Today on Branding Strategy Insider, we’re taking another question from the BSI Emailbag. Robert, a Director of Brand Strategy from New York, New York asks this about how one brand should address different needs and mindsets for different customers.
“We have built a strong brand across customer segments, but oftentimes these segments have very different needs/mindsets – sometimes conflicting mindsets. How can we appeal to both without diluting brand equity? Is it possible?”
The clear inference from your question, Robert is that different groups of people see very different things in your brand. I assume too that whatever they see pleases them and that trading across these different segments is healthy and profitable.
Many brands have this situation. Take Volvo for example which uses the same brand across its car and truck divisions, even though the audiences (and the value propositions) are very different.
So, how should you reconcile these different audience groups? Answer: You probably shouldn’t – at least not directly, because trying to coerce different audiences into a single customer demographic will inevitably see you reaching for the lowest common denominator, and that will alienate many, confuse everyone, and convince the majority that your brand is not what they thought it was.
Instead I would look to do two things. Firstly, instead of reaching down to find commonality, I would look to take a helicopter view. Pull back from the immediate focus of your operations to identify a concept that ties everything you do together. In other words, give your brand an all-embracing purpose. For example, Google sees its role as making the whole world findable. That purpose permeates and directs everything they do. In the case of Volvo, that uniting idea is safety.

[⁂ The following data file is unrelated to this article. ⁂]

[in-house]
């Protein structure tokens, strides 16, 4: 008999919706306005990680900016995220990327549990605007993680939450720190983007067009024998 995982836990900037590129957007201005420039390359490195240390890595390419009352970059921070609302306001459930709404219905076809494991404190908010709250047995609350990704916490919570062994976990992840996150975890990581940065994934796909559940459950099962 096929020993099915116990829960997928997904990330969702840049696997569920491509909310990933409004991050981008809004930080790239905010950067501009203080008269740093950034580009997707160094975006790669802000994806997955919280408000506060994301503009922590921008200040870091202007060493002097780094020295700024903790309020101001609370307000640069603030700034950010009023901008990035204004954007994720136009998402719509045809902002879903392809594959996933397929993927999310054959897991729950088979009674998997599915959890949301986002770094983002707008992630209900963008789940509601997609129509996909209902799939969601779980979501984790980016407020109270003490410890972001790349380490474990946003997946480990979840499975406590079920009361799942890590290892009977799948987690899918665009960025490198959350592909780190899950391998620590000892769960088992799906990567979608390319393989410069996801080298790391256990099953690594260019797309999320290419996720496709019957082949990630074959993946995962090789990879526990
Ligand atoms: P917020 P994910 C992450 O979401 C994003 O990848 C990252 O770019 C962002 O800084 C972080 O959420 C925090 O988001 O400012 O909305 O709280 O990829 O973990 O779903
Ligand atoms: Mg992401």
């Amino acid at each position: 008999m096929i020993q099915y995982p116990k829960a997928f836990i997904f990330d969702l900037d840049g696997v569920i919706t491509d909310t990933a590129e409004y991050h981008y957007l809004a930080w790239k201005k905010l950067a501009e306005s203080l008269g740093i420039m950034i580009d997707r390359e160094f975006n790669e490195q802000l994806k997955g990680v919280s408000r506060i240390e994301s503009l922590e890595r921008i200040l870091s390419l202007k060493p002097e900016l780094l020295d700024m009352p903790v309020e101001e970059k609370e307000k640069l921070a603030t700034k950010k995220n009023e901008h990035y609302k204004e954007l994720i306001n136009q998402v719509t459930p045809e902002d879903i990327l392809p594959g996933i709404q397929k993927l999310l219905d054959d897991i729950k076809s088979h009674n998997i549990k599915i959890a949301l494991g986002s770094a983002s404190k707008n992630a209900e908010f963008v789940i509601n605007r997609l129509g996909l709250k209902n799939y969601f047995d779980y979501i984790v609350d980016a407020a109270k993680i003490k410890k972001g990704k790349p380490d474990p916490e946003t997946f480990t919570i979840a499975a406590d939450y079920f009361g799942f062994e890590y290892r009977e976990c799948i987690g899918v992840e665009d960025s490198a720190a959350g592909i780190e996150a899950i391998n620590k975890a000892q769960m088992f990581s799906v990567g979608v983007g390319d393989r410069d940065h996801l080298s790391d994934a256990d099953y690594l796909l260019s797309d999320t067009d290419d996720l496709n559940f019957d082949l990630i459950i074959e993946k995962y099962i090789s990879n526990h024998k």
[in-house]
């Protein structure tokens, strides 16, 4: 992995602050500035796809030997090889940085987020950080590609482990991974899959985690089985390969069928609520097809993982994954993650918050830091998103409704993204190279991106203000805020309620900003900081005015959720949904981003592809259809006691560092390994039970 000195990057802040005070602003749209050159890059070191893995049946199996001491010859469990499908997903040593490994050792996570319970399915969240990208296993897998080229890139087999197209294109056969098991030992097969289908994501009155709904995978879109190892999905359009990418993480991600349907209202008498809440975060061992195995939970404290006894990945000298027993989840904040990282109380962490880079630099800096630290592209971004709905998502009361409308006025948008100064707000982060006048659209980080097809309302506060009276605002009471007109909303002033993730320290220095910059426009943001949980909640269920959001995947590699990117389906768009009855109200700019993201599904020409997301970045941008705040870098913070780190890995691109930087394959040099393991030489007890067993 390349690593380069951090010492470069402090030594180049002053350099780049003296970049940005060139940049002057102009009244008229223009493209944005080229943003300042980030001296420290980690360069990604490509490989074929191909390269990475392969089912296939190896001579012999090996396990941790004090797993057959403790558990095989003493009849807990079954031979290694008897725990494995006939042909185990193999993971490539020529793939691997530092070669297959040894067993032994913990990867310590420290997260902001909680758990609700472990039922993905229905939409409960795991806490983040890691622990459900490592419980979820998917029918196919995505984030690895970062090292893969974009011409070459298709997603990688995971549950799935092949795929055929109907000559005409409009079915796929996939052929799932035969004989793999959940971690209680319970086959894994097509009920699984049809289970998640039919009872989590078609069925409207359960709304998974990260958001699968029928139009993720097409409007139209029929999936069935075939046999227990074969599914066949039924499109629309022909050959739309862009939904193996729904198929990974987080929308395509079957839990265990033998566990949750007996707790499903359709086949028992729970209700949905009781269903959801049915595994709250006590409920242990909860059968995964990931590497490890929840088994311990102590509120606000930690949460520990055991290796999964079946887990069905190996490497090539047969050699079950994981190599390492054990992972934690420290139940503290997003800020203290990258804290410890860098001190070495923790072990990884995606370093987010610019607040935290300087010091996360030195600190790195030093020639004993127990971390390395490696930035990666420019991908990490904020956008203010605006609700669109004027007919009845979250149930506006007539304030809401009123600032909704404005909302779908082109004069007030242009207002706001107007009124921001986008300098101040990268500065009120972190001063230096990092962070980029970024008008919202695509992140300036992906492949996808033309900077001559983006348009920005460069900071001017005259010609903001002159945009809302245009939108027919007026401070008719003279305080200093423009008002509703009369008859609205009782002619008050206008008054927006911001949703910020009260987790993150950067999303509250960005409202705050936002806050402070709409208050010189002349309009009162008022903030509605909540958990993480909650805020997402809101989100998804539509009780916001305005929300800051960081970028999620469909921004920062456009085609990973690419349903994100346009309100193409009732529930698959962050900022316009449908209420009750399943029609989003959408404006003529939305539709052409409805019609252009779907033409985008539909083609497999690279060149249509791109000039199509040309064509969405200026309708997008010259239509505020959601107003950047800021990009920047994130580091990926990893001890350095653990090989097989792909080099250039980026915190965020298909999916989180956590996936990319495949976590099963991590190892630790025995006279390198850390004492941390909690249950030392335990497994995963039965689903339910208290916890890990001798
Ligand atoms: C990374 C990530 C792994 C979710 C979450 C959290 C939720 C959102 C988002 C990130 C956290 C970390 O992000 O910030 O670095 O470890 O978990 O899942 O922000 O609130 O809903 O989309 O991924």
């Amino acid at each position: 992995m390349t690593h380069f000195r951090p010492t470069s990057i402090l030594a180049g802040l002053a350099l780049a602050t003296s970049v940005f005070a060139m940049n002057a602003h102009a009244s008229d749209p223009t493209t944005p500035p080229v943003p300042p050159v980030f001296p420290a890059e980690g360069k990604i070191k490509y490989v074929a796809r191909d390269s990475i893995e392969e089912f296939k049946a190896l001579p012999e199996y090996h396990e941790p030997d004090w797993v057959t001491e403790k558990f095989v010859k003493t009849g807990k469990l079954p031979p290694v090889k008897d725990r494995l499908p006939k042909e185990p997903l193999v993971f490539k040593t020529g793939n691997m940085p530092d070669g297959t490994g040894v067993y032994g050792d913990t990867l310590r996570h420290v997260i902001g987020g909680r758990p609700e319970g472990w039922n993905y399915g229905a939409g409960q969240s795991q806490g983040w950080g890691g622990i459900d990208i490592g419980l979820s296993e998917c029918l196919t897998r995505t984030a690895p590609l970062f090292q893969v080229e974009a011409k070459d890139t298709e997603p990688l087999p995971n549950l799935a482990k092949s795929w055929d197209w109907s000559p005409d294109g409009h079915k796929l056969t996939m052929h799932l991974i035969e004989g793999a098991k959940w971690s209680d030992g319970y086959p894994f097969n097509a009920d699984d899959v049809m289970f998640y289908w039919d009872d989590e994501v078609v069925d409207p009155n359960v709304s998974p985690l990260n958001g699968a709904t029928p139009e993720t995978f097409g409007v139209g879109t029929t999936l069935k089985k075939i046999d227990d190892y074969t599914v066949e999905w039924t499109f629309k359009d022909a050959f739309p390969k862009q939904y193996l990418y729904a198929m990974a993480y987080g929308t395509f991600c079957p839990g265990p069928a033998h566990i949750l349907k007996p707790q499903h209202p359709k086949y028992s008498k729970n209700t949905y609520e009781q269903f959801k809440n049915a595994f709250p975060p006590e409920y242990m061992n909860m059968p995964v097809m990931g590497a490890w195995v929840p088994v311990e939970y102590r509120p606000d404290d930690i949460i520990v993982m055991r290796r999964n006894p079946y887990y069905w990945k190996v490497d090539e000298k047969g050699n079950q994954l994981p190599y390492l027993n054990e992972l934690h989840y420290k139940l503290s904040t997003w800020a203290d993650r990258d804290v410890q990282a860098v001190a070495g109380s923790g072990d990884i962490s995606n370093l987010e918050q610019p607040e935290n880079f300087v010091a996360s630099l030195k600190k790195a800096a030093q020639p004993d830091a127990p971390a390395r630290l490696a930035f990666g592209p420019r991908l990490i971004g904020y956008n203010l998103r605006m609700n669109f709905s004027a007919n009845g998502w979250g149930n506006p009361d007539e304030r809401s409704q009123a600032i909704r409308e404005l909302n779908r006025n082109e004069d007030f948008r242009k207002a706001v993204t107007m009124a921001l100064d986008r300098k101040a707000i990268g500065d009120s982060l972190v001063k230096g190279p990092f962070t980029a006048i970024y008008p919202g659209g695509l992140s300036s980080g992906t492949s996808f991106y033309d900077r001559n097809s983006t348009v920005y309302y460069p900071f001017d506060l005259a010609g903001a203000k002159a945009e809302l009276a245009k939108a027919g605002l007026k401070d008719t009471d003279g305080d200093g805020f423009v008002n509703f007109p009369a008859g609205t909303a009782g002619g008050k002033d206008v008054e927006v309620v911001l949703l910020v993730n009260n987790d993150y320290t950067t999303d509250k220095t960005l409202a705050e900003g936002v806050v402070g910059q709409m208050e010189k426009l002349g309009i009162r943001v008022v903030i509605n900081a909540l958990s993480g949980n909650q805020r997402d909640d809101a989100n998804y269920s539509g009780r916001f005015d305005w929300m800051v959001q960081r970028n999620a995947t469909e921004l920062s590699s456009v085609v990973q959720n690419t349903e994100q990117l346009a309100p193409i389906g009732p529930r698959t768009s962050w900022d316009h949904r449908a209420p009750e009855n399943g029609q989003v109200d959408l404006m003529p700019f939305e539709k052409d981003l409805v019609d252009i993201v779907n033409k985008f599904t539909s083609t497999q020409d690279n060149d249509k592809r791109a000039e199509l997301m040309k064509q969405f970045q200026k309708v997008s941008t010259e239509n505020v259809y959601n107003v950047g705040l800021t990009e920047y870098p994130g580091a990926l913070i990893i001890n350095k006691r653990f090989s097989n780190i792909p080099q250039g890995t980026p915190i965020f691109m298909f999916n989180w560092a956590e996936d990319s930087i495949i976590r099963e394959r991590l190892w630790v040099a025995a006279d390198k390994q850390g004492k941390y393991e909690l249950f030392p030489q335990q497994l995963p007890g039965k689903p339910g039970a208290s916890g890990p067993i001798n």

Then, once you’ve found the common idea that the brand always answers to, look at how it can be applied to each of your customer segments. What “interpretation” of that idea is valued by each customer segment? Doing this will enable you to nuance the marketing of your brand to each customer segment in ways that feel valuable and relevant to them without compromising the effectiveness of your brand as a whole.
If your customers are not in different sectors – for example, if they are all B2C – separating customer groups this way may also enable you to build cross-sell or up-sell opportunities. For example, if one of your customer segments is value-based, you can build migration paths to coax some of them towards a premium segment.
The only time when you may have to make an either/or decision about which customer segment to focus on is if the actions and attitudes of one of your customer groups are directly and detrimentally affecting your brand equity and therefore your brand’s ability to progress. This doesn’t sound like a situation you face but it is worth noting.
Trust that helps Robert. Thanks for your question.
Do you have a question related to branding? Just Ask The Blake Project
The Blake Project can help you identify and develop your brand purpose.
Compete. Win. Learn. Join us for The Un-Conference: 360 Degrees of Brand Strategy for a Changing World, May 2-4, 2016 in San Diego, California. A fun, competitive-learning experience reserved for 50 marketing oriented leaders and professionals.
Branding Strategy Insider is a service of The Blake Project: A strategic brand consultancy specializing in Brand Research, Brand Strategy, Brand Licensing and Brand Education
FREE Publications And Resources For Marketers